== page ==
Last edited 17 Feb 2021



[edit] Conductor

A conductor is a material that conducts heat or electricity – or both.

Conduction is the process whereby heat or electricity diffuses, or move across a material as a result of a difference between its parts. Conductivity is the rate at which conduction occurs.

[edit] Thermal conductance

A conductor is a material with a high thermal conductivity, i.e. it allows heat to pass freely through it when there is a temperature difference between it and the ambient environment or between it and another substance with which it is in contact.

Materials with high thermal conductivity tend to be poor insulators (e.g metals) as opposed to materials with low thermal conductivities that tend to be good insulators (e.g polystyrene).

In building construction, a material with a low thermal conductivity and hence a good insulator can be used to improve the thermal performance building elements such as wall and roof constructions. Polystyrene, polyurethane and mineral fibre are all excellent insulators that provide good resistance to the passage of heat. They are therefore used to help constructions attain (or exceed) the thermal performance (U-values) required by building regulations. For more information see: Insulation.

All materials conduct heat to a greater or lesser extent. If this were not the case, situations such as cold bridging would not occur. Cold bridging occurs when heat inside a building finds a pathway to the outside (when it is colder) through the layers of construction (and the air spaces) that are in contact with each other. This occurs because even poor heat conductors such as concrete and masonry will allow some heat to pass through when there is a temperature difference across them. Preventing cold bridging requires breaking this path of heat transfer using a material of low thermal conductivity, i.e. an insulator such as polystyrene, but it also means ensuring there are no air spaces on critical paths. For more information see: Cold bridge.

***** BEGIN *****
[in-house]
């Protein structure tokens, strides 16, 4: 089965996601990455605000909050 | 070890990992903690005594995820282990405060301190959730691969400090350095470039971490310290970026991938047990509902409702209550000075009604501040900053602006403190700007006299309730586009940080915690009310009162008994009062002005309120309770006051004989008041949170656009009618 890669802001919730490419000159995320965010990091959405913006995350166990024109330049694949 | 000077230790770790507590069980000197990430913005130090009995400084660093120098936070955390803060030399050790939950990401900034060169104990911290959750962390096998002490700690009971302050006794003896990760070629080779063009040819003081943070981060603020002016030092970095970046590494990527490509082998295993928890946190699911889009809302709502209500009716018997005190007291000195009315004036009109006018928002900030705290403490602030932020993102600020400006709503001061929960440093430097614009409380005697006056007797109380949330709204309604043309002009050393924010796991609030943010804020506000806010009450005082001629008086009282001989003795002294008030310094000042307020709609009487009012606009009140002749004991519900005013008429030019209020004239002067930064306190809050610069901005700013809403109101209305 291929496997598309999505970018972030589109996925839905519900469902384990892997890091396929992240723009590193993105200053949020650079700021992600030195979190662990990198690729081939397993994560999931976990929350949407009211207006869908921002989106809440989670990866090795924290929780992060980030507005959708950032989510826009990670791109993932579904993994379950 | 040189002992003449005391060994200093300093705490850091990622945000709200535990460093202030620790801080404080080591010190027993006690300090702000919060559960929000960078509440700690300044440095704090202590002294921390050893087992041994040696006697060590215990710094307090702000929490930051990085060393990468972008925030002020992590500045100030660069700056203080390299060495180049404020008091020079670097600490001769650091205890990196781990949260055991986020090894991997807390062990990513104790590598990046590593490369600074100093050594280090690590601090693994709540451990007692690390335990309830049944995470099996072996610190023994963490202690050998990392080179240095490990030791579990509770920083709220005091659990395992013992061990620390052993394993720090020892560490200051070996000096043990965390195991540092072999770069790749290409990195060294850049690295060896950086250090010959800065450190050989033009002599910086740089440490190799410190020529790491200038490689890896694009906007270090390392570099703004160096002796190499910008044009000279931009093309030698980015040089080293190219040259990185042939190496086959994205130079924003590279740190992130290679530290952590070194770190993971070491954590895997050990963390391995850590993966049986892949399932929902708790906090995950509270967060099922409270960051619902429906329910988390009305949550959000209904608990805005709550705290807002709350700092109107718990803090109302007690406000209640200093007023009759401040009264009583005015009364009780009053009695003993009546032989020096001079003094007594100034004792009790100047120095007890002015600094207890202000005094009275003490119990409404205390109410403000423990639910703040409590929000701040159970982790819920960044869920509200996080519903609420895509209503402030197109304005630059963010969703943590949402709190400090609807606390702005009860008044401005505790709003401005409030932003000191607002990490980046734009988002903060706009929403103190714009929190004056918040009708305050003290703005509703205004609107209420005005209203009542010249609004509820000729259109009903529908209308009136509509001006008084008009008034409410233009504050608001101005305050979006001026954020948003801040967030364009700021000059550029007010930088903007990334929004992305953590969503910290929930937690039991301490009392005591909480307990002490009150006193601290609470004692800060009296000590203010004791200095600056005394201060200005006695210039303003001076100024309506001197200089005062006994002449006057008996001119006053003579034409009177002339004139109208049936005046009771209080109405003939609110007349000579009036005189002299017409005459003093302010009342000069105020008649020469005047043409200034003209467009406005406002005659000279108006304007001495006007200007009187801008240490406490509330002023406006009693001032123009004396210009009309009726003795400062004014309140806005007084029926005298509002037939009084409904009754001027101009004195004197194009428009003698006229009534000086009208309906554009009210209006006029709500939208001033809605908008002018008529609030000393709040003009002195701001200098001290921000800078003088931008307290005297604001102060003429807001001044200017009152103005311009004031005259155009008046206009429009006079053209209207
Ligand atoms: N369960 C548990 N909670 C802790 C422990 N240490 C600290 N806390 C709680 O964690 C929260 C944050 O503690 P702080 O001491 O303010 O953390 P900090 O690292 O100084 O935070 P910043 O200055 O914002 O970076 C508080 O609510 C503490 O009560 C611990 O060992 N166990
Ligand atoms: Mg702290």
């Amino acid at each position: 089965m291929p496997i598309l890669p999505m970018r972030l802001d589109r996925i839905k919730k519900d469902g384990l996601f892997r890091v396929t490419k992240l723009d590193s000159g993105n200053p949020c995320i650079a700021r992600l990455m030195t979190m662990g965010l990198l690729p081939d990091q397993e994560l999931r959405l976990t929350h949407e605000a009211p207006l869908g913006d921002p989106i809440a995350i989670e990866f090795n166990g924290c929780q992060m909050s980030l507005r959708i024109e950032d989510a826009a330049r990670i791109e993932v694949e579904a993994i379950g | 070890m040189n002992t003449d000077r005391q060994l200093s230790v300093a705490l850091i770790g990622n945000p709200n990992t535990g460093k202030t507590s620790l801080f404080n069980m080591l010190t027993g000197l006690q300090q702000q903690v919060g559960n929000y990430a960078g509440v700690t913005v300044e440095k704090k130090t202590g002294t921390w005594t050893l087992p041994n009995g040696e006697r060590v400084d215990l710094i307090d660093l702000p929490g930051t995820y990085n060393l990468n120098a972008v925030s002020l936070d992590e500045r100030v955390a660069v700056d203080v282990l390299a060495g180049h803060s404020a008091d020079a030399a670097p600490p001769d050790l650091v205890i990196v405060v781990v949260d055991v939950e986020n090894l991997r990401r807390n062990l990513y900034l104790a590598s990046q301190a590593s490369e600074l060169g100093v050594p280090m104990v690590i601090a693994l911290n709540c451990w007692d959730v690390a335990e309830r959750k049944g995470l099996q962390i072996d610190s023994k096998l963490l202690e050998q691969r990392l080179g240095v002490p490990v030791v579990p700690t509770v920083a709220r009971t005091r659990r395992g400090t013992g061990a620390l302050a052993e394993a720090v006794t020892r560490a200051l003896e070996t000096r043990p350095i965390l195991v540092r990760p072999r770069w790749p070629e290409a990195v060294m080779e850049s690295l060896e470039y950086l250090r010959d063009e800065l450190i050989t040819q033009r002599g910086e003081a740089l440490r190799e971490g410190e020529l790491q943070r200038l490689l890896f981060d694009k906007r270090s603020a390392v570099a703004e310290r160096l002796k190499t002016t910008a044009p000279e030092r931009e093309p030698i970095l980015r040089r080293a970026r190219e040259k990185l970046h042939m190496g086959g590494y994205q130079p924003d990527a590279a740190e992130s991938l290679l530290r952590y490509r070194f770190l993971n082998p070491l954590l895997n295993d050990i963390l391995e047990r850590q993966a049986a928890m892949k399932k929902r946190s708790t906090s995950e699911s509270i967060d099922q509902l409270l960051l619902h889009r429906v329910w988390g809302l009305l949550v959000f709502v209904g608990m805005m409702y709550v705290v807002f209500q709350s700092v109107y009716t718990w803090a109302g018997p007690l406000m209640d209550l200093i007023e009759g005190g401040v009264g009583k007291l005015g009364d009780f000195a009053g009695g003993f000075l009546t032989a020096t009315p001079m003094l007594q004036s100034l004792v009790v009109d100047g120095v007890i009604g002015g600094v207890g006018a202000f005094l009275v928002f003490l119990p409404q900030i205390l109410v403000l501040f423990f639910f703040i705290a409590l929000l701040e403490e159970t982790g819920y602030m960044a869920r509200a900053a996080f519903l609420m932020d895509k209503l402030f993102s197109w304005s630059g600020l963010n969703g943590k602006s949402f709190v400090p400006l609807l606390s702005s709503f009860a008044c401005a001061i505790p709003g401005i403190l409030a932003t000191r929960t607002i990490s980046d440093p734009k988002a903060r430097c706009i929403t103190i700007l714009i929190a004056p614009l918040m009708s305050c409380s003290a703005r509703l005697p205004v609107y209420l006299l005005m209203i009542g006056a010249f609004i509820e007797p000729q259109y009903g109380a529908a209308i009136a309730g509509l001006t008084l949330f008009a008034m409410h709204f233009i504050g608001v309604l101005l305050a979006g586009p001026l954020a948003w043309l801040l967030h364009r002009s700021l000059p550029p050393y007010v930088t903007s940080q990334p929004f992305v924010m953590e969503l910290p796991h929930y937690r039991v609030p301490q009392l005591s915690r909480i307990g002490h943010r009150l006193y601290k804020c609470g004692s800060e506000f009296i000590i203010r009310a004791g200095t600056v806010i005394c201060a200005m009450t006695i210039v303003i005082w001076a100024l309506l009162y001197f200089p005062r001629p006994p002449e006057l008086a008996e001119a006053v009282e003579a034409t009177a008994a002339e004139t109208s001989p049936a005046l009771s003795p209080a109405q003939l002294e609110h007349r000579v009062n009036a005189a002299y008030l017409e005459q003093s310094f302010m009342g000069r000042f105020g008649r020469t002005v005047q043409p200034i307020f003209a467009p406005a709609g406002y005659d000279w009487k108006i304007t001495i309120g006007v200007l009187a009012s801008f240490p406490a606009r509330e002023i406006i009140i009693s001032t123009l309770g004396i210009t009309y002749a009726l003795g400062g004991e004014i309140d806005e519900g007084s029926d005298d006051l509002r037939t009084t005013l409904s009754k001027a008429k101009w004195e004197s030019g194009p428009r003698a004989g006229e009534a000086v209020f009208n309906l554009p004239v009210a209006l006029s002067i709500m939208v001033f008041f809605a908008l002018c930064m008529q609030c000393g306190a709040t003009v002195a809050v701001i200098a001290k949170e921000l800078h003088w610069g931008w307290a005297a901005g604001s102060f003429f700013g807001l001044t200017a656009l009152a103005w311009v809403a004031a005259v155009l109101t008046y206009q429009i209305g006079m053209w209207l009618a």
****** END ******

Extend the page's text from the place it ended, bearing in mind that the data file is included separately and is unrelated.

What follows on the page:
The internal to external thermal transmittance rate of a construction assembly is known as a U-value (i.e. the number of Watts transmitted through 1m2 of construction per degree Kelvin difference in temperature between the air on each side of the construction). For more information see: U Value.

See also Thermal conduction.

[edit] Electrical conductance

In relation to electricity, a conductor is a material which offers low resistance to the flow of electricity (the flow of electrons or electrically-charged particles) and is therefore able to conduct an electric current. Electrical conductivity (also known as ‘specific conductance’) is the rate at which a material conducts electricity. It is the reciprocal to electrical resistivity, the measure of how much a material resists the flow of an electrical current.

Most metals and plasma have high electrical conductivity, but to different extents. Silver is regarded as the best electrical conductor; copper, gold, aluminium, zinc, nickel and brass follow. Copper is an excellent conductor and is used widely in wiring systems; aluminium is better than iron. Lead is a poor conductor compared to the aforementioned.

Electrical conductivity occurs in various degrees in these metals due to the ease with which electrons in the outer shell of an atom (valence or free electrons) can be separated and are free to travel around, passing on an electric charge. Temperature also plays a part: when the temperature of metallic conductors is decreased, the electrical conductivity increases.

Other materials such as dry wood, glass, paper, rubber, diamond, air and most plastics are poor electrical conductors and are therefore said to be non-conductors or insulators.

Semi-conductors such as silicon and germanium can also conduct electricity but are not particularly efficient at doing so. They must therefore be heated or ‘doped’ with other elements, after which they can become extremely efficient electrical conductors.

[edit] Related articles on Designing Buildings Wiki

Designing Buildings Anywhere

Get the Firefox add-on to access 20,000 definitions direct from any website

Find out more Accept cookies and
don't show me this again